The folks at Media Matters for America are angry at the press. In a sublimely ironic post, Eric Boehlert fumes, “As Republicans seek to gain a partisan advantage by ginning up fear about the Ebola virus… they’re getting a major assist from the news media.” Boehlert believes that media coverage of Ebola has abetted the GOP’s low designs by creating the “unfair” impression that the Obama administration is somehow incompetent. “If the news media’s job is to educate, and especially to clarify during times of steep public concerns, then the news media have utterly failed during the Ebola threat.”
Presumably, this indictment includes notorious right-wing rags like the New York Times, which recently published an op-ed by Joe Nocera that points out the obvious: “When you think about it, many of the Obama administration’s ‘scandals’ have been failures of competence.” Unlike Boehlert, Nocera recalls the bungled rollout of Obamacare, the neglect of patients by the Veterans Medical Healthcare System, and sees their connection to the mismanagement of the Ebola mess by the Centers for Disease Control: “The Ebola outbreak is not exactly enhancing the CDC’s reputation for competence.”
Nocera has a gift for understatement. When the first known case of Ebola on U.S. soil was discovered, the director of the CDC assured the public, “We are stopping Ebola in its tracks in this country.” Shortly thereafter, two Americans were diagnosed with the disease, one of whom had been permitted by CDC officials to board a crowded airplane though she reported suspicious symptoms and was known to have had contact with the initial victim in Dallas. Then, after the CDC director confidently advised us that most U.S. hospitals were prepared to handle Ebola, this was shown to be nonsense.
Yet, as Charles Krauthammer writes, the Obama administration still refuses to take obvious steps to protect Americans: “British Airways has already canceled all flights to the affected countries in West Africa. We haven’t… The CDC argues that a travel ban would stop the flow of medical assistance to West Africa. This is silly. Simply make an exception for health-care workers.” This would seem to be a matter of simple common sense. But common sense is evidently in short supply at the White House. During his weekly radio address, the President made it clear that he has no intention of authorizing such a travel ban.
Reaching into his bag of rhetorical tricks, Obama produced a straw man: “[W]e can’t just cut ourselves off from West Africa, where this disease is raging.… Trying to seal off an entire region of the world—if that were even possible—could actually make the situation worse.” It goes without saying, of course, that no one has suggested sealing off an entire region of the world. And, as for his ostensible concern that a travel ban would “cause people… to evade screening,” that’s already happening. The single Ebola patient who has thus far died in the U.S. got here precisely by concealing his exposure to the disease.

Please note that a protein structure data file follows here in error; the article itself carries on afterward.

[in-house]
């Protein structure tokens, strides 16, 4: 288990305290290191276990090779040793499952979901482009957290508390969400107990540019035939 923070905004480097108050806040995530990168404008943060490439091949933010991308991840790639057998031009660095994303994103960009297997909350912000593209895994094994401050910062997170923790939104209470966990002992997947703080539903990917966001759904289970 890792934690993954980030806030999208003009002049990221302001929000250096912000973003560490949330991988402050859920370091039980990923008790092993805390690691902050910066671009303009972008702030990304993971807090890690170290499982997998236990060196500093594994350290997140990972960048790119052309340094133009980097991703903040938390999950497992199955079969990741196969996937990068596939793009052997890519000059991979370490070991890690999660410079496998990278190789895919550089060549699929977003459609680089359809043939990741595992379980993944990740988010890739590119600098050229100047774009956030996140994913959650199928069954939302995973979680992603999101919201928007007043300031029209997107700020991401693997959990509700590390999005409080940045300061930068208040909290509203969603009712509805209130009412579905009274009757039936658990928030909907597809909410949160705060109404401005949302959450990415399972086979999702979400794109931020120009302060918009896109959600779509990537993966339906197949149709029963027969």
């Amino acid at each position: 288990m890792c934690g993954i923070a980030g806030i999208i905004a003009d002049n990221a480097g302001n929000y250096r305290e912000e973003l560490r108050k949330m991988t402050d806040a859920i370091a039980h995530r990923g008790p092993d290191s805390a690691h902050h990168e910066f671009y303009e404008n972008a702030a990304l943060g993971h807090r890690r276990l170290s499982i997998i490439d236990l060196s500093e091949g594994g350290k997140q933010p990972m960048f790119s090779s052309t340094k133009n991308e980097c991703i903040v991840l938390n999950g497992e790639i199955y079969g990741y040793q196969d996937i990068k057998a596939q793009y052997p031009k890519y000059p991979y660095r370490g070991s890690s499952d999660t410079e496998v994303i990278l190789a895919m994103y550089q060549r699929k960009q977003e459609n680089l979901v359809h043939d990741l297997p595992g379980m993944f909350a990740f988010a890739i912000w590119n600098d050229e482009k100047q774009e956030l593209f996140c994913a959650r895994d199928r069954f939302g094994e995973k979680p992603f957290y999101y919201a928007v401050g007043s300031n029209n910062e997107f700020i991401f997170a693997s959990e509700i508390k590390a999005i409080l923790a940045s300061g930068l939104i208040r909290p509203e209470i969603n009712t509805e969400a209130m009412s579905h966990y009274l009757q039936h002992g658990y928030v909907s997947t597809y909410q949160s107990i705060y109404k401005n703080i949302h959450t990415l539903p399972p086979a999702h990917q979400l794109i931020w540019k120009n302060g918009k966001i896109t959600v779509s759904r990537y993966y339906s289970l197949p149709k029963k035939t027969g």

We are told that the President is seething about the CDC’s mismanagement of Ebola, but the one definitive step he himself has taken is not likely to bolster confidence in his own competence. Last week, we learned that Obama has made Ron Klain his “Ebola Czar.” Is Klain a physician with a background in public health or infectious diseases? Nope. He’s a Democrat political operative who’s most recent noteworthy “accomplishment” involved perpetrating the Solyndra scam. And his commitment to the task at hand is such that he has already missed two White House meetings on the crisis since his appointment.
Why would the President appoint this character to such a sensitive position? Well, anyone who has worked with incompetent “leaders” will tell you that they prefer to surround themselves with sycophants of mediocre ability. This has characterized Obama’s administration from his choice of Joe Biden as his running mate to his choices to fill positions at major agencies like the VA and HHS. And, like most such leaders, Obama has lost the few good people he recruited. Leon Panetta, for example, has suggested that he left his position as Secretary of Defense pursuant to a presidential “leadership vacuum” concerning Iraq.
This is why people like Valerie Jarrett have such inordinate influence on the President. Unlike Panetta, his current inner circle doesn’t push Obama to make decisions on Iraq, Ebola, or anything else. His “advisors” don’t care if veterans are neglected in VA hospitals, if millions of people lose their insurance, or even if their boss appears as though he doesn’t know what he’s doing. They give Obama bad advice, leavened with flattery, and encourage him to think that his only problem is poor messaging. All of which explains Klain, and why most Americans believe that the White House is infected with incompetence.
The fawning press corps is also responsible for creating an environment in which this infection can easily spread, which is why the complaints of Media Matters are so profoundly ironic. If the “news” media had done their job from the outset of Obama’s presidency, the scrutiny might have prevented some of his countless blunders. The mishandling of the Ebola crisis might seem anomalous rather than typical, and congressional candidates might be willing to go near him without a hazmat suit. As it is, both they and the voters can see that the Obama administration is infected with the incompetence virus.